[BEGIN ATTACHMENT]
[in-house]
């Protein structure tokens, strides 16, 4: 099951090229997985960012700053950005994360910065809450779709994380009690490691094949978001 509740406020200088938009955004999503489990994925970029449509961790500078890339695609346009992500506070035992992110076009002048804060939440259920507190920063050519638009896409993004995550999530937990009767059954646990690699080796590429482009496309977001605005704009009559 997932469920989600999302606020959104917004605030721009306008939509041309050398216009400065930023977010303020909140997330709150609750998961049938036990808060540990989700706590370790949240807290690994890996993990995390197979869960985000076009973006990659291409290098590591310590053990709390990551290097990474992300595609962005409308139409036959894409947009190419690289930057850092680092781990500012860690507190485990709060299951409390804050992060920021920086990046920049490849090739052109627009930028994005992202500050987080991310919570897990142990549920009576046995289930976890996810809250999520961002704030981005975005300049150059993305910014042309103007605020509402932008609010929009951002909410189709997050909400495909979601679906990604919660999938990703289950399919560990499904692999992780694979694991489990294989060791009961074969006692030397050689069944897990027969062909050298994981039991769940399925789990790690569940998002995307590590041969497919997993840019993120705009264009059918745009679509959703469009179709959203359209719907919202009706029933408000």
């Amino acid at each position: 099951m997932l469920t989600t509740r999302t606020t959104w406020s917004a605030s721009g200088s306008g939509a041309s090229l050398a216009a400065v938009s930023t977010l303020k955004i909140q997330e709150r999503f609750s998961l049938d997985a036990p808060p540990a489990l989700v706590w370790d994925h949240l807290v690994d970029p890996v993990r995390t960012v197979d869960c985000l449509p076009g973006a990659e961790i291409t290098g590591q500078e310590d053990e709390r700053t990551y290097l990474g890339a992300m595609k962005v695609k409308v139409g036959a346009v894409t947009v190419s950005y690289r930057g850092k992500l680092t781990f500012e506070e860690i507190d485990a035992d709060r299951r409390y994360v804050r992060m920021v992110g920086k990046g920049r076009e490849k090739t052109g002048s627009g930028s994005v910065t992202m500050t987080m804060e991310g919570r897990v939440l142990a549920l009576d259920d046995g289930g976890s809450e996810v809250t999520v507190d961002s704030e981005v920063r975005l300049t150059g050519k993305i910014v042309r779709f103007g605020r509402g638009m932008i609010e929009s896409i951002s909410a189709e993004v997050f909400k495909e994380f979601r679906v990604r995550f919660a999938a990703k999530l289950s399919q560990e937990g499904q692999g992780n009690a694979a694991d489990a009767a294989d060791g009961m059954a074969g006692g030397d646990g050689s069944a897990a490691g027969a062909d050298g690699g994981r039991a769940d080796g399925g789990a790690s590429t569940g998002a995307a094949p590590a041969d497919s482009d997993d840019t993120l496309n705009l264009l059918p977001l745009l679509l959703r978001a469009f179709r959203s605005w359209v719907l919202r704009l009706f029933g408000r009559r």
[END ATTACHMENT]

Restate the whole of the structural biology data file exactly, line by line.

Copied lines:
[in-house]
């Protein structure tokens, strides 16, 4: 099951090229997985960012700053950005994360910065809450779709994380009690490691094949978001 509740406020200088938009955004999503489990994925970029449509961790500078890339695609346009992500506070035992992110076009002048804060939440259920507190920063050519638009896409993004995550999530937990009767059954646990690699080796590429482009496309977001605005704009009559 997932469920989600999302606020959104917004605030721009306008939509041309050398216009400065930023977010303020909140997330709150609750998961049938036990808060540990989700706590370790949240807290690994890996993990995390197979869960985000076009973006990659291409290098590591310590053990709390990551290097990474992300595609962005409308139409036959894409947009190419690289930057850092680092781990500012860690507190485990709060299951409390804050992060920021920086990046920049490849090739052109627009930028994005992202500050987080991310919570897990142990549920009576046995289930976890996810809250999520961002704030981005975005300049150059993305910014042309103007605020509402932008609010929009951002909410189709997050909400495909979601679906990604919660999938990703289950399919560990499904692999992780694979694991489990294989060791009961074969006692030397050689069944897990027969062909050298994981039991769940399925789990790690569940998002995307590590041969497919997993840019993120705009264009059918745009679509959703469009179709959203359209719907919202009706029933408000």
């Amino acid at each position: 099951m997932l469920t989600t509740r999302t606020t959104w406020s917004a605030s721009g200088s306008g939509a041309s090229l050398a216009a400065v938009s930023t977010l303020k955004i909140q997330e709150r999503f609750s998961l049938d997985a036990p808060p540990a489990l989700v706590w370790d994925h949240l807290v690994d970029p890996v993990r995390t960012v197979d869960c985000l449509p076009g973006a990659e961790i291409t290098g590591q500078e310590d053990e709390r700053t990551y290097l990474g890339a992300m595609k962005v695609k409308v139409g036959a346009v894409t947009v190419s950005y690289r930057g850092k992500l680092t781990f500012e506070e860690i507190d485990a035992d709060r299951r409390y994360v804050r992060m920021v992110g920086k990046g920049r076009e490849k090739t052109g002048s627009g930028s994005v910065t992202m500050t987080m804060e991310g919570r897990v939440l142990a549920l009576d259920d046995g289930g976890s809450e996810v809250t999520v507190d961002s704030e981005v920063r975005l300049t150059g050519k993305i910014v042309r779709f103007g605020r509402g638009m932008i609010e929009s896409i951002s909410a189709e993004v997050f909400k495909e994380f979601r679906v990604r995550f919660a999938a990703k999530l289950s399919q560990e937990g499904q692999g992780n009690a694979a694991d489990a009767a294989d060791g009961m059954a074969g006692g030397d646990g050689s069944a897990a490691g027969a062909d050298g690699g994981r039991a769940d080796g399925g789990a790690s590429t569940g998002a995307a094949p590590a041969d497919s482009d997993d840019t993120l496309n705009l264009l059918p977001l745009l679509l959703r978001a469009f179709r959203s605005w359209v719907l919202r704009l009706f029933g408000r009559r």